The first CVT was used in motorcycles by Zenit. These motorcycles became popular because of their efficiency and were even used in competitions. They were later banned from hill-climbing competitions. Subaru was the first automotive manufacturer to utilize a CVT in their vehicles in the late eighties, which officially introduced this transmission into the mainstream automotive world. Today, nearly every auto manufacturer has at least one vehicle in its lineup with a continuously variable transmission.
Is An Automatic Transmission Better Than A CVT?
Because some drivers don’t know what to expect from a vehicle with a CVT, they stick to what they know, which is a vehicle with an automatic transmission. Although driving a car with an automatic transmission is similar to operating a vehicle with a CVT there are a few obvious differences.
A traditional automatic transmission is designed with a set of configurations that are based on typical perceived driving patterns. Some vehicles are equipped with transmission systems that prioritize the engine’s performance while compromising on horsepower and fuel consumption. Unlike a conventional transmission, a CVT is capable of putting all of these functions at the forefront. Yes, continuously variable transmissions can offer great fuel economy and peak engine performance.
You’ll find that driving a car with a CVT has a smoother riding experience than a vehicle with an automatic transmission largely because it never shifts. Drivers of vehicles with CVTs don’t have to deal with abrupt downshifting when the engine requires an extra kick of power and the gear hunting sensation that you can feel sometimes with a traditional automatic transmission is eliminated.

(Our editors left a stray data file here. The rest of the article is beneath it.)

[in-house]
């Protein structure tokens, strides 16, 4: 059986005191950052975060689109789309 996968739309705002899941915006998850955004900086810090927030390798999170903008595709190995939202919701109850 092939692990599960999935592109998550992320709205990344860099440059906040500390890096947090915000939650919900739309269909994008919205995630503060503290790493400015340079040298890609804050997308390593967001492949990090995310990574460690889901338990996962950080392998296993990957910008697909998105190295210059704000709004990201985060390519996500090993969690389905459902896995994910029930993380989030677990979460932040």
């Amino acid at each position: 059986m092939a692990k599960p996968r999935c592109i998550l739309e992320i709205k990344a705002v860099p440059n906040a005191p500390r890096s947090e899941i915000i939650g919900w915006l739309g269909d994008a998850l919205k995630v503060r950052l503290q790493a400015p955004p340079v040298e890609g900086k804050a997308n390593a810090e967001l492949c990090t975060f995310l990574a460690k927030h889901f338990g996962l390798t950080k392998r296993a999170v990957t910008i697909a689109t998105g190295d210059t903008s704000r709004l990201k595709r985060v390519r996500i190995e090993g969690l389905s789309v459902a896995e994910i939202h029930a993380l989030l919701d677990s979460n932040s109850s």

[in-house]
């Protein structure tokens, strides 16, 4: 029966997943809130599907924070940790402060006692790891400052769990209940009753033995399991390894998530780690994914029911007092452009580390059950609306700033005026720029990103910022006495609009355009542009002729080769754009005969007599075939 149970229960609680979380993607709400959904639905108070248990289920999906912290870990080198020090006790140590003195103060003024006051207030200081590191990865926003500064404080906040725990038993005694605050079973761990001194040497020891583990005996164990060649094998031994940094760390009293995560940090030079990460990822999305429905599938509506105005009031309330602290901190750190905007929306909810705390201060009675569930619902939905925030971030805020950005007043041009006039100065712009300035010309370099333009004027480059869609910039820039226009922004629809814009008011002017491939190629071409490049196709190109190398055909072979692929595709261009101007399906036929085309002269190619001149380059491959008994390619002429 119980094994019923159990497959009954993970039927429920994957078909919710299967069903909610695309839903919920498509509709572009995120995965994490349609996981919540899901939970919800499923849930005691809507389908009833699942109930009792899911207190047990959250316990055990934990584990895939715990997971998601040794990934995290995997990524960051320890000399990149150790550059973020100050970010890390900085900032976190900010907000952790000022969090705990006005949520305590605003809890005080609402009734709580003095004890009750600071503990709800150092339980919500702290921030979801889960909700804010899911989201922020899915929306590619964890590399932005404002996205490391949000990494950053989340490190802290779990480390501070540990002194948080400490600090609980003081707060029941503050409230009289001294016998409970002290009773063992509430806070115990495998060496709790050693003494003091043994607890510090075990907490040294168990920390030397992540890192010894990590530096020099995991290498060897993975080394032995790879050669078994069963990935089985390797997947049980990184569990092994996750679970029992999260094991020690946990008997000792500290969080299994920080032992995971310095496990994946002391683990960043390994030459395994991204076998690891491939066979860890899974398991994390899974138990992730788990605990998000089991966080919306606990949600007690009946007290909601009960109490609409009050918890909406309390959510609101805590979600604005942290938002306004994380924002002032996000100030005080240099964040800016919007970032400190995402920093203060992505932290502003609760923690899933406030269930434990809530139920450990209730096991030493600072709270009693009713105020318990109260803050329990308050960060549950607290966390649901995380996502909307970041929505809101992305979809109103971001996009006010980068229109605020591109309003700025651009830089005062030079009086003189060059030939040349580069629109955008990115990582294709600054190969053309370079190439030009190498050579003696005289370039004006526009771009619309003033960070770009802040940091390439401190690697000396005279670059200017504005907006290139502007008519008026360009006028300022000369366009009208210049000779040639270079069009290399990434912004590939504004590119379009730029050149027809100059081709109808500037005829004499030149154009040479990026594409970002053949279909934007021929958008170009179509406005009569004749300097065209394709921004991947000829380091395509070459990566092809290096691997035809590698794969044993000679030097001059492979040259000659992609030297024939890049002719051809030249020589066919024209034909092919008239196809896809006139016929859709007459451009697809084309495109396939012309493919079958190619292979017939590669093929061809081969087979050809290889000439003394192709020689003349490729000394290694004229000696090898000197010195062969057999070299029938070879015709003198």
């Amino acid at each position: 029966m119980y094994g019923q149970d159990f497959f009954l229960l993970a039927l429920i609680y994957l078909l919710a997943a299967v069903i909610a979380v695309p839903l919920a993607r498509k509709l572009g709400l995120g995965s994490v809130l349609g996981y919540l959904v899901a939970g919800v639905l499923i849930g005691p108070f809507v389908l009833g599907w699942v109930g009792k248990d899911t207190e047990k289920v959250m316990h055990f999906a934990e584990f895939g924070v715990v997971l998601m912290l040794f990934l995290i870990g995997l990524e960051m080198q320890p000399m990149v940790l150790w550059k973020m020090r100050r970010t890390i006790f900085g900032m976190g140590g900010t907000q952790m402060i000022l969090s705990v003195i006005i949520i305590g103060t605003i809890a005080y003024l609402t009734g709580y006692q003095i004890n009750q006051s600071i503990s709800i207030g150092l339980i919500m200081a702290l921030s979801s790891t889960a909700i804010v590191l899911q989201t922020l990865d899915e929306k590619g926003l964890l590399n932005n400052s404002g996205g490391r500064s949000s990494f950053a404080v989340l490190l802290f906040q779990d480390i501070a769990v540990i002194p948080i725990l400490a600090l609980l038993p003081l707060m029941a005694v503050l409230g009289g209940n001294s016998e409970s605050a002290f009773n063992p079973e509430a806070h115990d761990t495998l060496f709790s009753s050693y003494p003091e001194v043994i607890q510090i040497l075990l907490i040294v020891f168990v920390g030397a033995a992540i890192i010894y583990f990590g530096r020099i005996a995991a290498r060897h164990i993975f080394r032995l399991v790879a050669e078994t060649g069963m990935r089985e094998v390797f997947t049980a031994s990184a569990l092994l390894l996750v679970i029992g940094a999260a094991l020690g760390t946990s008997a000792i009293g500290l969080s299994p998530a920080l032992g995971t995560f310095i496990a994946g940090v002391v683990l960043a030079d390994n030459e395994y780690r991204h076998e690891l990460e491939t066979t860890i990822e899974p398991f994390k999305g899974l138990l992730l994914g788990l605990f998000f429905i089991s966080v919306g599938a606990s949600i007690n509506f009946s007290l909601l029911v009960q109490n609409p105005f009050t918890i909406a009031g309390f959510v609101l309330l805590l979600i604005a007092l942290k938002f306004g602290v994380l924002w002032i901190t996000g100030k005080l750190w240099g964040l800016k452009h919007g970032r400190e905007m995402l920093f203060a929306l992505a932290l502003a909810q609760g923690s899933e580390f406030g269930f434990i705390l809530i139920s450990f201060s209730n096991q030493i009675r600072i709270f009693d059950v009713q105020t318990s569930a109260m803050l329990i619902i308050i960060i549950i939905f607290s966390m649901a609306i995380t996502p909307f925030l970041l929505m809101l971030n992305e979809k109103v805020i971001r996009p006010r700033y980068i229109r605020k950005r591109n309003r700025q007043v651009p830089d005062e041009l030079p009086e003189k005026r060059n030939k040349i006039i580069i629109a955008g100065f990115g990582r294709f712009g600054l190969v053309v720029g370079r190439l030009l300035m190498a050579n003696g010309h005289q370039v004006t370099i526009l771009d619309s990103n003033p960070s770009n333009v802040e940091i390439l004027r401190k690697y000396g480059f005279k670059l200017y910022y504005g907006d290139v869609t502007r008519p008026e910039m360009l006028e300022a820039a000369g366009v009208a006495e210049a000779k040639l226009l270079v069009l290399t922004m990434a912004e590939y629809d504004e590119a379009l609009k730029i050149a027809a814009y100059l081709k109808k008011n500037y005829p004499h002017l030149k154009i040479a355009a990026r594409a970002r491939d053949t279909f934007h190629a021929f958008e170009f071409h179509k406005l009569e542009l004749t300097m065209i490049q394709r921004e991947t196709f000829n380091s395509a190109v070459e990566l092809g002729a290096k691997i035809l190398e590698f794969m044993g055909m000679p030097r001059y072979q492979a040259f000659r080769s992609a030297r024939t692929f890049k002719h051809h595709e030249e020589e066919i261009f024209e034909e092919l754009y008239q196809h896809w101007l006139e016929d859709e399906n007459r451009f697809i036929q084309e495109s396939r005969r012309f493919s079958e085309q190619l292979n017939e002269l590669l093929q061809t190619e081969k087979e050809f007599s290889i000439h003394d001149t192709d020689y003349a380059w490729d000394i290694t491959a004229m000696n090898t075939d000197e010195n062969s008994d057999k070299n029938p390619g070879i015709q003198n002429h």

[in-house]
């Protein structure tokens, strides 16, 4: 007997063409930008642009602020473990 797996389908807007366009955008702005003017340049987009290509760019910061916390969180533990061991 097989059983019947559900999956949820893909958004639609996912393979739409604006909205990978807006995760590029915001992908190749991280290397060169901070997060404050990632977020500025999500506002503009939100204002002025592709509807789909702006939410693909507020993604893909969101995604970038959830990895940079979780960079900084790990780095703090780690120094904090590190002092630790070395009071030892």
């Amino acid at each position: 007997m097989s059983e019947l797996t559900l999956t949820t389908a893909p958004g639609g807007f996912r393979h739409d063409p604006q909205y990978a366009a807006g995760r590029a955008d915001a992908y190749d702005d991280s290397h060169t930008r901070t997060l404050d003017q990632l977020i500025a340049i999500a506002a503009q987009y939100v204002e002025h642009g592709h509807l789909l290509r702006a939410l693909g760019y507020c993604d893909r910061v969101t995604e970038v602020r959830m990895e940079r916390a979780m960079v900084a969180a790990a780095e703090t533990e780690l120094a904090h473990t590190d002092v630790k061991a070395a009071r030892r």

In addition, a CVT is so much lighter than a traditional automatic transmission. Its lightweight design is one of the reasons why vehicles that are equipped with this transmission are great on gas. Since CVTs don't utilize specific gears it's easier for these vehicles to maintain a torque ratio that perfectly accommodates the driving operation. Therefore, it’s easier to take off at red light and drivers are better able to navigate difficult terrain since the transmission is always running in the right gear. When it comes to functionality and convenience, a CVT offers several more benefits than an automatic transmission.
Top Pros and Cons Of A CVT
Continuously variable transmissions are on the rise because they provide a wide range of benefits to the average driver. Some of the top advantages of owning a vehicle with a CVT is:
- As previously mentioned, a CVT significantly improves fuel economy. Nearly all of the popular hybrid cars from automakers are equipped with a CVT. Standard gas engine midsize sedans with a CVT get about 38mpg. Also, a CVT can switch the gear ratio forever
- In general, most CVTs are designed to weigh less and take up less room in a car compared to a conventional transmission.
- Conventional automatic transmissions consist of hundreds of moving parts. Believe it or not, a CVT is easier and simpler to design than a traditional automatic transmission. As a result, they require fewer resources to build and repair. Generally, cars with a CVT are more affordable to own.
- Driving uphill in a vehicle equipped with a CVT is easy. Whereas a traditional automatic transmission has to work hard to find the appropriate gear ratio, a CVT instantly shifts into the right gear ratio. The engine is able to seamlessly provide the right amount of power to minus the hard shifting.
No mechanical system is perfect. While continuously variable transmissions have a lot to offer, there are drawbacks to driving a car with CVT compared to a conventional automatic transmission:
- The lack of downshifting and upshifting is considered to be a pro but some drivers prefer to feel the sensations of the cars shifting into gears. Without fixed gears, the ride is less engaging.